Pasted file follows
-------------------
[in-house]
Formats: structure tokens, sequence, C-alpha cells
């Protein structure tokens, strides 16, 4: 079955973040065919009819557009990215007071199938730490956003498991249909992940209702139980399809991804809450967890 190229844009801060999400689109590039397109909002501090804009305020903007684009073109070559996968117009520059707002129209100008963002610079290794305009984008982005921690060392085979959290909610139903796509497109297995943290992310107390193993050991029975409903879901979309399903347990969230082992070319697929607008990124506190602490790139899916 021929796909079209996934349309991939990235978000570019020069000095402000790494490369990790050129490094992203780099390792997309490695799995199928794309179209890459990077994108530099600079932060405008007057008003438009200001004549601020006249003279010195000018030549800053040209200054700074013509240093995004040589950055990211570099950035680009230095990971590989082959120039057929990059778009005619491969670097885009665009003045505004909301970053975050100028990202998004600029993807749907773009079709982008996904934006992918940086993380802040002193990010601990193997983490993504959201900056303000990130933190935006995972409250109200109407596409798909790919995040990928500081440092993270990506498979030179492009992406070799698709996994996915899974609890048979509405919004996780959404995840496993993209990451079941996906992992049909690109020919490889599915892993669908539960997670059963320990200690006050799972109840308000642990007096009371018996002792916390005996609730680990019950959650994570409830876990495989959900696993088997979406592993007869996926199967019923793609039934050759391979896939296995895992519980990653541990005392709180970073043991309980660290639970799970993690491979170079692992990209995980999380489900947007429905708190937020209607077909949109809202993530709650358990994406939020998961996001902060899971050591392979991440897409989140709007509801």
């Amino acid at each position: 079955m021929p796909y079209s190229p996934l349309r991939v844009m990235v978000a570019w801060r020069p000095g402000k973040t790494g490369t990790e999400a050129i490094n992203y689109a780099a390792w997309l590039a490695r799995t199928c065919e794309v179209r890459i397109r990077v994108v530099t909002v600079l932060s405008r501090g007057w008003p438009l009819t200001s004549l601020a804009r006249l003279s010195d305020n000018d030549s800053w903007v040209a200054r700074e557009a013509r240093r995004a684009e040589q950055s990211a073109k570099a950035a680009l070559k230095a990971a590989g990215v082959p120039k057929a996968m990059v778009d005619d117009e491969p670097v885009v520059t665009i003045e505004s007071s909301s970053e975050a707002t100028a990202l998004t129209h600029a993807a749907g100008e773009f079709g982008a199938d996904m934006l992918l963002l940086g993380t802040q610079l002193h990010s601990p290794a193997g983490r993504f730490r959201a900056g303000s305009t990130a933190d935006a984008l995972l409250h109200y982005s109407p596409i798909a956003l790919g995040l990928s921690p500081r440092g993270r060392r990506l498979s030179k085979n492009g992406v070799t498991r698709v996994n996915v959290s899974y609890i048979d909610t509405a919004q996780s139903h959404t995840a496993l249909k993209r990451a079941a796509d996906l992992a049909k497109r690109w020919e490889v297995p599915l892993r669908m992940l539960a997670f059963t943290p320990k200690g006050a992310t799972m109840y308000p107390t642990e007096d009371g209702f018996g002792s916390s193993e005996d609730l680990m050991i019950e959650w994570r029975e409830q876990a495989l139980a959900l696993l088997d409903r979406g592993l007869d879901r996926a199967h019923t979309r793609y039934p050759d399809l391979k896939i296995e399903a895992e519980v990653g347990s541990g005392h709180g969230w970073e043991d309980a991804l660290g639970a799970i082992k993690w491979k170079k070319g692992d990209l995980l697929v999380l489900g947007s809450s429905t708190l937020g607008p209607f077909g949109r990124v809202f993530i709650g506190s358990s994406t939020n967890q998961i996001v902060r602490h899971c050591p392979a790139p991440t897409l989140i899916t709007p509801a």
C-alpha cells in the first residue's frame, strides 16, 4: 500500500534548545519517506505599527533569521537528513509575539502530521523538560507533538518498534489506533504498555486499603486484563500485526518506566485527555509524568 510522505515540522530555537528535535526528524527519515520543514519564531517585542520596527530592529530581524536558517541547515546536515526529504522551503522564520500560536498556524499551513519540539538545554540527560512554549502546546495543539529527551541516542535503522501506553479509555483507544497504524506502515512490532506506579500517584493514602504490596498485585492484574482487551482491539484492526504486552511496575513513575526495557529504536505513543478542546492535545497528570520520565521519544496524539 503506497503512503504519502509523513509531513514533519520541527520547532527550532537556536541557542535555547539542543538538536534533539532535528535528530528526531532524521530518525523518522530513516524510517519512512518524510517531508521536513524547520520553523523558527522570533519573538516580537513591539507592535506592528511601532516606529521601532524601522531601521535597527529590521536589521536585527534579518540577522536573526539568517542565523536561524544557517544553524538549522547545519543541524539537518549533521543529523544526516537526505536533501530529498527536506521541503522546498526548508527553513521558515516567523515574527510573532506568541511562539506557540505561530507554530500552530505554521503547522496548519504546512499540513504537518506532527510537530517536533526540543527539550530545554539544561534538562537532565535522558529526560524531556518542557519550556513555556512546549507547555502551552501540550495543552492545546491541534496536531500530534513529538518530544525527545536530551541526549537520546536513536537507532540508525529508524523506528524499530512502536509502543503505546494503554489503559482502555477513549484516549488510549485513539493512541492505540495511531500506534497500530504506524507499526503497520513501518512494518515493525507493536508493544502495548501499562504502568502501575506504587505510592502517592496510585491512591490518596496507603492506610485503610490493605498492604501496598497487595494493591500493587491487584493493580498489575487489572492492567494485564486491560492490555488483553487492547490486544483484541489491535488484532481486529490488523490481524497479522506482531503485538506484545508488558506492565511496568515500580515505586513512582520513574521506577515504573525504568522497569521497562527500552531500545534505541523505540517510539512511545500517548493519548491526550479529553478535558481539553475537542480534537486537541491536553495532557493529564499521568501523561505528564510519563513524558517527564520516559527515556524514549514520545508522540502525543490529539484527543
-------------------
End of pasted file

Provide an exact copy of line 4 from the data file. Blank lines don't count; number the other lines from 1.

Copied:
């Amino acid at each position: 079955m021929p796909y079209s190229p996934l349309r991939v844009m990235v978000a570019w801060r020069p000095g402000k973040t790494g490369t990790e999400a050129i490094n992203y689109a780099a390792w997309l590039a490695r799995t199928c065919e794309v179209r890459i397109r990077v994108v530099t909002v600079l932060s405008r501090g007057w008003p438009l009819t200001s004549l601020a804009r006249l003279s010195d305020n000018d030549s800053w903007v040209a200054r700074e557009a013509r240093r995004a684009e040589q950055s990211a073109k570099a950035a680009l070559k230095a990971a590989g990215v082959p120039k057929a996968m990059v778009d005619d117009e491969p670097v885009v520059t665009i003045e505004s007071s909301s970053e975050a707002t100028a990202l998004t129209h600029a993807a749907g100008e773009f079709g982008a199938d996904m934006l992918l963002l940086g993380t802040q610079l002193h990010s601990p290794a193997g983490r993504f730490r959201a900056g303000s305009t990130a933190d935006a984008l995972l409250h109200y982005s109407p596409i798909a956003l790919g995040l990928s921690p500081r440092g993270r060392r990506l498979s030179k085979n492009g992406v070799t498991r698709v996994n996915v959290s899974y609890i048979d909610t509405a919004q996780s139903h959404t995840a496993l249909k993209r990451a079941a796509d996906l992992a049909k497109r690109w020919e490889v297995p599915l892993r669908m992940l539960a997670f059963t943290p320990k200690g006050a992310t799972m109840y308000p107390t642990e007096d009371g209702f018996g002792s916390s193993e005996d609730l680990m050991i019950e959650w994570r029975e409830q876990a495989l139980a959900l696993l088997d409903r979406g592993l007869d879901r996926a199967h019923t979309r793609y039934p050759d399809l391979k896939i296995e399903a895992e519980v990653g347990s541990g005392h709180g969230w970073e043991d309980a991804l660290g639970a799970i082992k993690w491979k170079k070319g692992d990209l995980l697929v999380l489900g947007s809450s429905t708190l937020g607008p209607f077909g949109r990124v809202f993530i709650g506190s358990s994406t939020n967890q998961i996001v902060r602490h899971c050591p392979a790139p991440t897409l989140i899916t709007p509801a």